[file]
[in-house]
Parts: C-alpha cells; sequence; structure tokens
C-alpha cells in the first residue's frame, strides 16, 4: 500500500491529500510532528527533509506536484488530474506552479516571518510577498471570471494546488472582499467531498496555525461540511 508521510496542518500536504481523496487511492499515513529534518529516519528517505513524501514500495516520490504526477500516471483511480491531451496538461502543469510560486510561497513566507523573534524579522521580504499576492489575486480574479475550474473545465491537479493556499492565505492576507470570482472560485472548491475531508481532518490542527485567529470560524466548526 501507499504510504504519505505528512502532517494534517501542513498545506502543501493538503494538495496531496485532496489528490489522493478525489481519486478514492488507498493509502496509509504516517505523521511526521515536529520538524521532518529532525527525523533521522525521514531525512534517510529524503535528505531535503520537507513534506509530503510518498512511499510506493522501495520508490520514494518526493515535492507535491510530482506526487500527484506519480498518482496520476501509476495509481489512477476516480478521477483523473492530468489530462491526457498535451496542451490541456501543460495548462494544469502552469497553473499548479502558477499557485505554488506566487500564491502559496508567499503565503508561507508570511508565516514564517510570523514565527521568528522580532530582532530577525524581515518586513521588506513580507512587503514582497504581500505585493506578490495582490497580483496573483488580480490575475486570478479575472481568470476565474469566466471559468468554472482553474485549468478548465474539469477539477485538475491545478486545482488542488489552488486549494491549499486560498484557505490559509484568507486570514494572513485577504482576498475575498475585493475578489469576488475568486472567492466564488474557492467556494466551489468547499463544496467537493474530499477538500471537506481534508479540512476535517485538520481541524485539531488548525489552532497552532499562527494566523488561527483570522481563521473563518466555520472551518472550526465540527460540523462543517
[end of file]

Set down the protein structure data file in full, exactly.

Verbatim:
[in-house]
Parts: C-alpha cells; sequence; structure tokens
C-alpha cells in the first residue's frame, strides 16, 4: 500500500491529500510532528527533509506536484488530474506552479516571518510577498471570471494546488472582499467531498496555525461540511 508521510496542518500536504481523496487511492499515513529534518529516519528517505513524501514500495516520490504526477500516471483511480491531451496538461502543469510560486510561497513566507523573534524579522521580504499576492489575486480574479475550474473545465491537479493556499492565505492576507470570482472560485472548491475531508481532518490542527485567529470560524466548526 501507499504510504504519505505528512502532517494534517501542513498545506502543501493538503494538495496531496485532496489528490489522493478525489481519486478514492488507498493509502496509509504516517505523521511526521515536529520538524521532518529532525527525523533521522525521514531525512534517510529524503535528505531535503520537507513534506509530503510518498512511499510506493522501495520508490520514494518526493515535492507535491510530482506526487500527484506519480498518482496520476501509476495509481489512477476516480478521477483523473492530468489530462491526457498535451496542451490541456501543460495548462494544469502552469497553473499548479502558477499557485505554488506566487500564491502559496508567499503565503508561507508570511508565516514564517510570523514565527521568528522580532530582532530577525524581515518586513521588506513580507512587503514582497504581500505585493506578490495582490497580483496573483488580480490575475486570478479575472481568470476565474469566466471559468468554472482553474485549468478548465474539469477539477485538475491545478486545482488542488489552488486549494491549499486560498484557505490559509484568507486570514494572513485577504482576498475575498475585493475578489469576488475568486472567492466564488474557492467556494466551489468547499463544496467537493474530499477538500471537506481534508479540512476535517485538520481541524485539531488548525489552532497552532499562527494566523488561527483570522481563521473563518466555520472551518472550526465540527460540523462543517